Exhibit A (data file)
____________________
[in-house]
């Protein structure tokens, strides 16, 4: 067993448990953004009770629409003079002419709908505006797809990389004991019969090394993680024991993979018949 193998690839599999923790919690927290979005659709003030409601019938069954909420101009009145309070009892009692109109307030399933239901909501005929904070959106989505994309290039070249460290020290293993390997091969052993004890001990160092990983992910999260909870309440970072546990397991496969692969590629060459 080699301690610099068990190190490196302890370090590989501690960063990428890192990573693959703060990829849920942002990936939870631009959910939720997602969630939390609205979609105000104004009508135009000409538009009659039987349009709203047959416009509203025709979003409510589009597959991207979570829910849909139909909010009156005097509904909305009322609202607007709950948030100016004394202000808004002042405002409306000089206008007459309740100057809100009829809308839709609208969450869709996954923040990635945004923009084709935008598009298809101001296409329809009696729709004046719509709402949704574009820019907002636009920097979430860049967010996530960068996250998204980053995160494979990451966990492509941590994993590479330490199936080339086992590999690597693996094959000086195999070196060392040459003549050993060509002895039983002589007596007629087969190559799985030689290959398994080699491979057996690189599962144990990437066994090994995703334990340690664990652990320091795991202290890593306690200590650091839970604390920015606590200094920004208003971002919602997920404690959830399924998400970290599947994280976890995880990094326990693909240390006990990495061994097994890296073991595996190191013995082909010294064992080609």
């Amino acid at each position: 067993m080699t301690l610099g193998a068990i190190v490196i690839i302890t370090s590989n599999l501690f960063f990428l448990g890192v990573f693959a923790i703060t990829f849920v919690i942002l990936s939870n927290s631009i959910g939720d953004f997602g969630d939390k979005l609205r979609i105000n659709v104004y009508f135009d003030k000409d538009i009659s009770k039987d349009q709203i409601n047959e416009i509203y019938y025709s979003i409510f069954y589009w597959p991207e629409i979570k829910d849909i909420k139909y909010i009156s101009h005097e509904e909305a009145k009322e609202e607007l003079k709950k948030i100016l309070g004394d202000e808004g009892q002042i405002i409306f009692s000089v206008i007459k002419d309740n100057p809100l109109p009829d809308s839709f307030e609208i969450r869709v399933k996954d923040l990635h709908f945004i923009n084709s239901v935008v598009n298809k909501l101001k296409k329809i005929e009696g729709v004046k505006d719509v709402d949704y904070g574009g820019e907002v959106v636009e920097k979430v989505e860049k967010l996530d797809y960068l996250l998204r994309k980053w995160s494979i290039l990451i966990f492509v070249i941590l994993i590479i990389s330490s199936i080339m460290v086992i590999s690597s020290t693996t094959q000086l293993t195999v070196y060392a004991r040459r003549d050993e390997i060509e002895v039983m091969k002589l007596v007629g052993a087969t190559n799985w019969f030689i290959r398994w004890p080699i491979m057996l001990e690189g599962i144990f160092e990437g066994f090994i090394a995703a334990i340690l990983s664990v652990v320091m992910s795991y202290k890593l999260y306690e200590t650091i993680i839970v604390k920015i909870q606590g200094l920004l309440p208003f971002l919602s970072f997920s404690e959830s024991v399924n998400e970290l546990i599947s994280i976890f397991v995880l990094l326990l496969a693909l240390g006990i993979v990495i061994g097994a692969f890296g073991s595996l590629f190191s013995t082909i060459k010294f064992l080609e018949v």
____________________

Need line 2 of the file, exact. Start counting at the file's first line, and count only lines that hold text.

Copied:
């Protein structure tokens, strides 16, 4: 067993448990953004009770629409003079002419709908505006797809990389004991019969090394993680024991993979018949 193998690839599999923790919690927290979005659709003030409601019938069954909420101009009145309070009892009692109109307030399933239901909501005929904070959106989505994309290039070249460290020290293993390997091969052993004890001990160092990983992910999260909870309440970072546990397991496969692969590629060459 080699301690610099068990190190490196302890370090590989501690960063990428890192990573693959703060990829849920942002990936939870631009959910939720997602969630939390609205979609105000104004009508135009000409538009009659039987349009709203047959416009509203025709979003409510589009597959991207979570829910849909139909909010009156005097509904909305009322609202607007709950948030100016004394202000808004002042405002409306000089206008007459309740100057809100009829809308839709609208969450869709996954923040990635945004923009084709935008598009298809101001296409329809009696729709004046719509709402949704574009820019907002636009920097979430860049967010996530960068996250998204980053995160494979990451966990492509941590994993590479330490199936080339086992590999690597693996094959000086195999070196060392040459003549050993060509002895039983002589007596007629087969190559799985030689290959398994080699491979057996690189599962144990990437066994090994995703334990340690664990652990320091795991202290890593306690200590650091839970604390920015606590200094920004208003971002919602997920404690959830399924998400970290599947994280976890995880990094326990693909240390006990990495061994097994890296073991595996190191013995082909010294064992080609």